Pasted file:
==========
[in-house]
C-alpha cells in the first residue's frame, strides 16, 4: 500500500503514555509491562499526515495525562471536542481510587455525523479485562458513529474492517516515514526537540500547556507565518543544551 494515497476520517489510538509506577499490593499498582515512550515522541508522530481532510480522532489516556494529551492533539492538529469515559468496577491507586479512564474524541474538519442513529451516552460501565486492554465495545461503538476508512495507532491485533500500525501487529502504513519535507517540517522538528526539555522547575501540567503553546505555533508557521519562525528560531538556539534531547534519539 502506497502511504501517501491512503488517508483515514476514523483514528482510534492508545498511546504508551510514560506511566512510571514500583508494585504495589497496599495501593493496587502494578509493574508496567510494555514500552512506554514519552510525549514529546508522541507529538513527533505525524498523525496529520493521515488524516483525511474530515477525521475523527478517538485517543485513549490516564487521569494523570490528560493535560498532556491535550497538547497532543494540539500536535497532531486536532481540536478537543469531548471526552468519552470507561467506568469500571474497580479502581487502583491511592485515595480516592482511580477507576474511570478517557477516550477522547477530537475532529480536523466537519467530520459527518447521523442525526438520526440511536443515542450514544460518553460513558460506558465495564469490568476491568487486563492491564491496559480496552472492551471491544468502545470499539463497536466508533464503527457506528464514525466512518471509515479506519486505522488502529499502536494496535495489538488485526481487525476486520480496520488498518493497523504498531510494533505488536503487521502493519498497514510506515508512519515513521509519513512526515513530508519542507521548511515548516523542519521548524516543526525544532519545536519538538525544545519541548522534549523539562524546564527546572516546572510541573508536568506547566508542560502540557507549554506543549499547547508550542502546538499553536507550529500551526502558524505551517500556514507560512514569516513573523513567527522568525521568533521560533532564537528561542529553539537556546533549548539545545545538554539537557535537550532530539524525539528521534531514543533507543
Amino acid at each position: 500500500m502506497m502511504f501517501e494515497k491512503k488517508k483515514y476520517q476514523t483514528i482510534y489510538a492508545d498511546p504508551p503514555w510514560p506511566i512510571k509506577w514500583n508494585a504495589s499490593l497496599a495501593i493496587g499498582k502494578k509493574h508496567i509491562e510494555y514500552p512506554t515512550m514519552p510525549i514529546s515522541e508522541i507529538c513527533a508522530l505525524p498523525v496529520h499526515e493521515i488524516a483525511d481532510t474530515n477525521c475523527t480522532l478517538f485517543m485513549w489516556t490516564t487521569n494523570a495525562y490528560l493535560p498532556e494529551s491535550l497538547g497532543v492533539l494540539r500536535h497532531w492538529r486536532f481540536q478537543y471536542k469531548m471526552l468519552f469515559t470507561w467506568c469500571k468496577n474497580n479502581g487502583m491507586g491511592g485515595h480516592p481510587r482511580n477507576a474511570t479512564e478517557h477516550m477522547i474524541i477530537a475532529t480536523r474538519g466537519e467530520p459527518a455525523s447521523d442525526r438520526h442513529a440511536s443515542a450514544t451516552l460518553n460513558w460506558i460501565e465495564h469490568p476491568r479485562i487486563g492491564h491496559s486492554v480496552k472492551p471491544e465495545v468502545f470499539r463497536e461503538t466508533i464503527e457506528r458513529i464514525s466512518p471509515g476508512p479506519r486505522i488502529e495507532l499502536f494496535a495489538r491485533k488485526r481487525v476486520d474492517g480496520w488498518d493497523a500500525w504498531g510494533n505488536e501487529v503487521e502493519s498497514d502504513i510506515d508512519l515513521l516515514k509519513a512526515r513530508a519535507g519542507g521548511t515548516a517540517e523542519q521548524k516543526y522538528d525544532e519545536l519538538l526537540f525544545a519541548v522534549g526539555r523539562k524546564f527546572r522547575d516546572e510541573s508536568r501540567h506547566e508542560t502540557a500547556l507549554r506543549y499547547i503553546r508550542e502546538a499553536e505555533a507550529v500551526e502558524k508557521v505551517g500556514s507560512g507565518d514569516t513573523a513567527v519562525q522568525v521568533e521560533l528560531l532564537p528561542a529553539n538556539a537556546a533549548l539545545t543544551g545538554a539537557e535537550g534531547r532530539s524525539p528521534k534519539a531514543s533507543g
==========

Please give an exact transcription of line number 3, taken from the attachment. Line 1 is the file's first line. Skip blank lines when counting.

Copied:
Amino acid at each position: 500500500m502506497m502511504f501517501e494515497k491512503k488517508k483515514y476520517q476514523t483514528i482510534y489510538a492508545d498511546p504508551p503514555w510514560p506511566i512510571k509506577w514500583n508494585a504495589s499490593l497496599a495501593i493496587g499498582k502494578k509493574h508496567i509491562e510494555y514500552p512506554t515512550m514519552p510525549i514529546s515522541e508522541i507529538c513527533a508522530l505525524p498523525v496529520h499526515e493521515i488524516a483525511d481532510t474530515n477525521c475523527t480522532l478517538f485517543m485513549w489516556t490516564t487521569n494523570a495525562y490528560l493535560p498532556e494529551s491535550l497538547g497532543v492533539l494540539r500536535h497532531w492538529r486536532f481540536q478537543y471536542k469531548m471526552l468519552f469515559t470507561w467506568c469500571k468496577n474497580n479502581g487502583m491507586g491511592g485515595h480516592p481510587r482511580n477507576a474511570t479512564e478517557h477516550m477522547i474524541i477530537a475532529t480536523r474538519g466537519e467530520p459527518a455525523s447521523d442525526r438520526h442513529a440511536s443515542a450514544t451516552l460518553n460513558w460506558i460501565e465495564h469490568p476491568r479485562i487486563g492491564h491496559s486492554v480496552k472492551p471491544e465495545v468502545f470499539r463497536e461503538t466508533i464503527e457506528r458513529i464514525s466512518p471509515g476508512p479506519r486505522i488502529e495507532l499502536f494496535a495489538r491485533k488485526r481487525v476486520d474492517g480496520w488498518d493497523a500500525w504498531g510494533n505488536e501487529v503487521e502493519s498497514d502504513i510506515d508512519l515513521l516515514k509519513a512526515r513530508a519535507g519542507g521548511t515548516a517540517e523542519q521548524k516543526y522538528d525544532e519545536l519538538l526537540f525544545a519541548v522534549g526539555r523539562k524546564f527546572r522547575d516546572e510541573s508536568r501540567h506547566e508542560t502540557a500547556l507549554r506543549y499547547i503553546r508550542e502546538a499553536e505555533a507550529v500551526e502558524k508557521v505551517g500556514s507560512g507565518d514569516t513573523a513567527v519562525q522568525v521568533e521560533l528560531l532564537p528561542a529553539n538556539a537556546a533549548l539545545t543544551g545538554a539537557e535537550g534531547r532530539s524525539p528521534k534519539a531514543s533507543g